This article originally appeared in “The Landline,” +972’s weekly newsletter. Subscribe here.
I’ve documented my fair share of political funerals, but never have I witnessed what occurred as Shireen Abu Akleh’s body was laid to rest on Friday in Jerusalem. Despite the visible grief of Abu Akleh’s colleagues, who worked with her in the occupied West Bank and Jerusalem, and the other Palestinians in attendance who had regularly tuned in to her reporting over the years, the Israeli police’s behavior during the funeral procession was brutal, even by their very low standards.
Despite the documentation, which clearly shows the police attacking the pallbearers and mourners, the Israeli media, as well as a number of prominent international media outlets, continue to refer to what took place as “clashes.” Perhaps, then, it would be useful to set the record straight.
On Friday morning, hundreds of people — Abu Akleh’s family members, friends, journalists, and others — gathered in the courtyard of St. Joseph’s Hospital in the Jerusalem neighborhood of Sheikh Jarrah. The police immediately put up barriers around the perimeter of the neighborhood, preventing many from entering.
At noon, mourners held an Islamic prayer followed by a Christian one. After the prayers, dozens of people waved Palestinian flags and chanted as Abu Akleh’s body was brought out for the funeral procession, an act the police deemed “incitement.” The officers warned that should the chants continue, they would disperse the crowd.
At around 1 p.m., when a hearse arrived to take Abu Akleh’s body to its burial place, some of the Palestinians in the procession announced that they wanted to carry her on foot — as is customary during Palestinian political funerals — to the Old City, and from there to be buried in Mount Zion Cemetery. Police tried to force the family to arrange for the body to be transported in advance, but from the public’s point of view, the funeral should have taken place according to the family’s desires, not those of the police.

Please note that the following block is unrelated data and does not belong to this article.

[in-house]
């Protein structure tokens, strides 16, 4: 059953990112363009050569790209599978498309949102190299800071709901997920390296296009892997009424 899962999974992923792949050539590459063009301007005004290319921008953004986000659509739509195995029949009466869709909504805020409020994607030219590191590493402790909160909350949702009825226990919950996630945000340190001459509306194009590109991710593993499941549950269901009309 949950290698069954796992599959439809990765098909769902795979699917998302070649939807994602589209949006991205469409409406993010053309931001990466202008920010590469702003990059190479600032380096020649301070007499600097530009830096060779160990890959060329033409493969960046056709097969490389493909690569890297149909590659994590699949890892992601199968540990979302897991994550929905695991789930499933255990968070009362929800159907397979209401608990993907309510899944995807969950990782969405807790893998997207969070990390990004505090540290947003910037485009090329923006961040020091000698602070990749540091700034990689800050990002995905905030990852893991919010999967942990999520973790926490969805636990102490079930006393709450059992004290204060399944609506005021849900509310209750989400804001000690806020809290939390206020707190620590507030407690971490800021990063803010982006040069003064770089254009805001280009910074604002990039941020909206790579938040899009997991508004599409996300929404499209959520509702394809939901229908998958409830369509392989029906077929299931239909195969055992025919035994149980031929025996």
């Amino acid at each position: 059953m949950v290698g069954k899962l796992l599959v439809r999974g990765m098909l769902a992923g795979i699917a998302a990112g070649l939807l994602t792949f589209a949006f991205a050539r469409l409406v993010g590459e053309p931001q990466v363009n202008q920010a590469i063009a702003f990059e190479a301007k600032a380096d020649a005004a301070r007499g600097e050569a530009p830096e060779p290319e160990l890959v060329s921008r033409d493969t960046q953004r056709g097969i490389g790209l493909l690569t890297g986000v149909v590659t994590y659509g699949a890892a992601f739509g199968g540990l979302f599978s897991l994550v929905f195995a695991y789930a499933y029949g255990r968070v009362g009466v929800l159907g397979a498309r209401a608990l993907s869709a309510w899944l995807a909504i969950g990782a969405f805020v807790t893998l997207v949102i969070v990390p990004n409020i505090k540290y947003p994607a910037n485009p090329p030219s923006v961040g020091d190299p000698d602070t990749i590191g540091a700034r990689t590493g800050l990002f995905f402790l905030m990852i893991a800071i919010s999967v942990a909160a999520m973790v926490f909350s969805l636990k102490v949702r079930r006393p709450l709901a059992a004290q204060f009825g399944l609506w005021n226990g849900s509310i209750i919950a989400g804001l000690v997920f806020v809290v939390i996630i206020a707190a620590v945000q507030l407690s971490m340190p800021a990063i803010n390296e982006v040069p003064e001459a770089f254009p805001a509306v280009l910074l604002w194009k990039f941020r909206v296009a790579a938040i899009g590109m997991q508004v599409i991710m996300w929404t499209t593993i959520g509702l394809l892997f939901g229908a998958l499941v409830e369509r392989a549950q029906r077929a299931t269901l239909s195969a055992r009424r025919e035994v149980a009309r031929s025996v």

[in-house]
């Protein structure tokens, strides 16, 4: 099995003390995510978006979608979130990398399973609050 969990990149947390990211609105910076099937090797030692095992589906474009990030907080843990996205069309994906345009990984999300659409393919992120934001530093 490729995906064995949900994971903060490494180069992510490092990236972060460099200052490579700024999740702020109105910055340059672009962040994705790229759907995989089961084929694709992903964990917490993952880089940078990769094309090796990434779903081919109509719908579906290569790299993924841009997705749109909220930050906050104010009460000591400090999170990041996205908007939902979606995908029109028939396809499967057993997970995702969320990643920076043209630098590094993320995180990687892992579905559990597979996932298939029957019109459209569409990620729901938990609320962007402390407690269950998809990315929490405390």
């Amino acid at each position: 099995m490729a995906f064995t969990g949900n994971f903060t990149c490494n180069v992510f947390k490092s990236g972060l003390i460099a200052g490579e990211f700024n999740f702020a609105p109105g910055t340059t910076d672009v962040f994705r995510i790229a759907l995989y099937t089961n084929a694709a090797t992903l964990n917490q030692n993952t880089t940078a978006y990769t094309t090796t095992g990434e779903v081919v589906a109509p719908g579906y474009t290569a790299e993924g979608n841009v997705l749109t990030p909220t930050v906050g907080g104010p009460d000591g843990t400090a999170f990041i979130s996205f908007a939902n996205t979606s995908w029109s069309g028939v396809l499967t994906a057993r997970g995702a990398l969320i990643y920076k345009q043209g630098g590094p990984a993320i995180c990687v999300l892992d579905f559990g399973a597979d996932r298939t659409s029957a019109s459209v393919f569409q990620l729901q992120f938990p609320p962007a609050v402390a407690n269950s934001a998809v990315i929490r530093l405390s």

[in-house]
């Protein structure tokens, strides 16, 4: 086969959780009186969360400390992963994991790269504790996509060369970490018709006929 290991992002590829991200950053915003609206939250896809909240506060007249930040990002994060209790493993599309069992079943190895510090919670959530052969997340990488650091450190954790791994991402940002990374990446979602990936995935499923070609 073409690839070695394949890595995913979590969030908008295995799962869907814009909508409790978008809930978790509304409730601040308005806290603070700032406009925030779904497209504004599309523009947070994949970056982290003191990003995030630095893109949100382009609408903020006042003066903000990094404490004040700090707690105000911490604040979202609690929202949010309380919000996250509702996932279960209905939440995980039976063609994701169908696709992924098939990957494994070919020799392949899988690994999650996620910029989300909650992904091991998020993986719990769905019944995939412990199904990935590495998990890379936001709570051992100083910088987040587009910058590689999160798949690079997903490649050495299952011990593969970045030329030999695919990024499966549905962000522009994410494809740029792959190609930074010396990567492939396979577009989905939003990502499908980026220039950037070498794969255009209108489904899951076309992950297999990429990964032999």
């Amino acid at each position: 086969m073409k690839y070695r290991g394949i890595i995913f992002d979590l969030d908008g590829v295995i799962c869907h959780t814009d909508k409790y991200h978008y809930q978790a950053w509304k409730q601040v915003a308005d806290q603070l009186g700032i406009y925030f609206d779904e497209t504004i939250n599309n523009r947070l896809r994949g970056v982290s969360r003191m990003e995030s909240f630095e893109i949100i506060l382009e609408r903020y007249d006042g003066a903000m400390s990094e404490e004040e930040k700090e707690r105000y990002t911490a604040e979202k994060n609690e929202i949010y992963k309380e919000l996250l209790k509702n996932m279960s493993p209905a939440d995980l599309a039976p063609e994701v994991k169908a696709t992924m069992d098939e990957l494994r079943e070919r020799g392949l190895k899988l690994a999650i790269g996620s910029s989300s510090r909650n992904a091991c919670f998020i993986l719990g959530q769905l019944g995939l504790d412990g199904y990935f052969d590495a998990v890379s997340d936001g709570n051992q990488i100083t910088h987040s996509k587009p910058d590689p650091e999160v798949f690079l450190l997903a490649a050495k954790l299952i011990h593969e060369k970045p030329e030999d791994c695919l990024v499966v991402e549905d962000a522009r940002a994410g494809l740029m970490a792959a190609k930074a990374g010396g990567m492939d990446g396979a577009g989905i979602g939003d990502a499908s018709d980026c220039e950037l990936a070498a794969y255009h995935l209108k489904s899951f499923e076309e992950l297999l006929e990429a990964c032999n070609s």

By now, the images of what happened next have spread far and wide, shocking the world. As the coffin was removed from the morgue, hundreds began marching toward the exit gate of the hospital, where dozens of riot police officers armed with batons were waiting for them. The police began brutally beating the mourners as they carried the coffin, almost causing it to fall. Contrary to police claims, no stones had been thrown. Only after the officers tried to disperse the crowd with batons and stun grenades were several objects, mostly bottles, thrown at them.
The attacks continued. Soldiers fired sponge-tipped bullets and threw stun grenades until, 15 minutes later, the body was whisked away in a vehicle. Even after that, the police did not allow Abu Akleh’s colleagues — who were not only there to report, but also to mourn — to leave the hospital yard, beating them once again with batons. As the vehicle made its way from the hospital yard, a police officer was seen removing the Palestinian flags that were draped on it. Only an hour later was everyone allowed to leave.